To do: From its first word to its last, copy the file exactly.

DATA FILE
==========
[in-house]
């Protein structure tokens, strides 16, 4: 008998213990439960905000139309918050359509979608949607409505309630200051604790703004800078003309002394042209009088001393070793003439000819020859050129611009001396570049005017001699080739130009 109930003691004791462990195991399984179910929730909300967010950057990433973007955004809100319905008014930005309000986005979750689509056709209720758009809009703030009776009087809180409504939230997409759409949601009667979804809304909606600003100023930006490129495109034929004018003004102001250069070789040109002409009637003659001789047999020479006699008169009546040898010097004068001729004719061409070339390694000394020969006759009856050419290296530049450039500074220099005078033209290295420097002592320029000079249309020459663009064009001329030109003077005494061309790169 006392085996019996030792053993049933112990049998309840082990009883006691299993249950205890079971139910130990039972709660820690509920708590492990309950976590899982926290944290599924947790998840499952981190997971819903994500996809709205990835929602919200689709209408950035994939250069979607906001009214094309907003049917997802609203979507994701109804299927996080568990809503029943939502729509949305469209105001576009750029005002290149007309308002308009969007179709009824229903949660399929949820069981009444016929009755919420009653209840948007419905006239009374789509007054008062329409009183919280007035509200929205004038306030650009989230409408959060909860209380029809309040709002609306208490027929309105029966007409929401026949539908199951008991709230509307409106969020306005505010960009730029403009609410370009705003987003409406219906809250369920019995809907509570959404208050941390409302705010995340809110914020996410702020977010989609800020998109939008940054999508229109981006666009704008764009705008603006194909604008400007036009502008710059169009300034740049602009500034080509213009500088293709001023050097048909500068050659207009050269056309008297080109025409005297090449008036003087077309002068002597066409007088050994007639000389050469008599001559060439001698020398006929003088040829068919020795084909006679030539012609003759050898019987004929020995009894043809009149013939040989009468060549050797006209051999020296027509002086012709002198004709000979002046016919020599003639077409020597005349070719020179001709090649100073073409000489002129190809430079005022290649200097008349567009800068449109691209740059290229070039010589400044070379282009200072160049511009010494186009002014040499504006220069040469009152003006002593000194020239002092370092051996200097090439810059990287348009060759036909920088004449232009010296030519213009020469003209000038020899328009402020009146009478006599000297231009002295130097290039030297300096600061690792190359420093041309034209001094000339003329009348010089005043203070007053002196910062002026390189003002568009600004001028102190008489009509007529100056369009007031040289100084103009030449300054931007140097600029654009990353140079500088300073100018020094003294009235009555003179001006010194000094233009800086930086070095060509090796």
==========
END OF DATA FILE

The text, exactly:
[in-house]
């Protein structure tokens, strides 16, 4: 008998213990439960905000139309918050359509979608949607409505309630200051604790703004800078003309002394042209009088001393070793003439000819020859050129611009001396570049005017001699080739130009 109930003691004791462990195991399984179910929730909300967010950057990433973007955004809100319905008014930005309000986005979750689509056709209720758009809009703030009776009087809180409504939230997409759409949601009667979804809304909606600003100023930006490129495109034929004018003004102001250069070789040109002409009637003659001789047999020479006699008169009546040898010097004068001729004719061409070339390694000394020969006759009856050419290296530049450039500074220099005078033209290295420097002592320029000079249309020459663009064009001329030109003077005494061309790169 006392085996019996030792053993049933112990049998309840082990009883006691299993249950205890079971139910130990039972709660820690509920708590492990309950976590899982926290944290599924947790998840499952981190997971819903994500996809709205990835929602919200689709209408950035994939250069979607906001009214094309907003049917997802609203979507994701109804299927996080568990809503029943939502729509949305469209105001576009750029005002290149007309308002308009969007179709009824229903949660399929949820069981009444016929009755919420009653209840948007419905006239009374789509007054008062329409009183919280007035509200929205004038306030650009989230409408959060909860209380029809309040709002609306208490027929309105029966007409929401026949539908199951008991709230509307409106969020306005505010960009730029403009609410370009705003987003409406219906809250369920019995809907509570959404208050941390409302705010995340809110914020996410702020977010989609800020998109939008940054999508229109981006666009704008764009705008603006194909604008400007036009502008710059169009300034740049602009500034080509213009500088293709001023050097048909500068050659207009050269056309008297080109025409005297090449008036003087077309002068002597066409007088050994007639000389050469008599001559060439001698020398006929003088040829068919020795084909006679030539012609003759050898019987004929020995009894043809009149013939040989009468060549050797006209051999020296027509002086012709002198004709000979002046016919020599003639077409020597005349070719020179001709090649100073073409000489002129190809430079005022290649200097008349567009800068449109691209740059290229070039010589400044070379282009200072160049511009010494186009002014040499504006220069040469009152003006002593000194020239002092370092051996200097090439810059990287348009060759036909920088004449232009010296030519213009020469003209000038020899328009402020009146009478006599000297231009002295130097290039030297300096600061690792190359420093041309034209001094000339003329009348010089005043203070007053002196910062002026390189003002568009600004001028102190008489009509007529100056369009007031040289100084103009030449300054931007140097600029654009990353140079500088300073100018020094003294009235009555003179001006010194000094233009800086930086070095060509090796």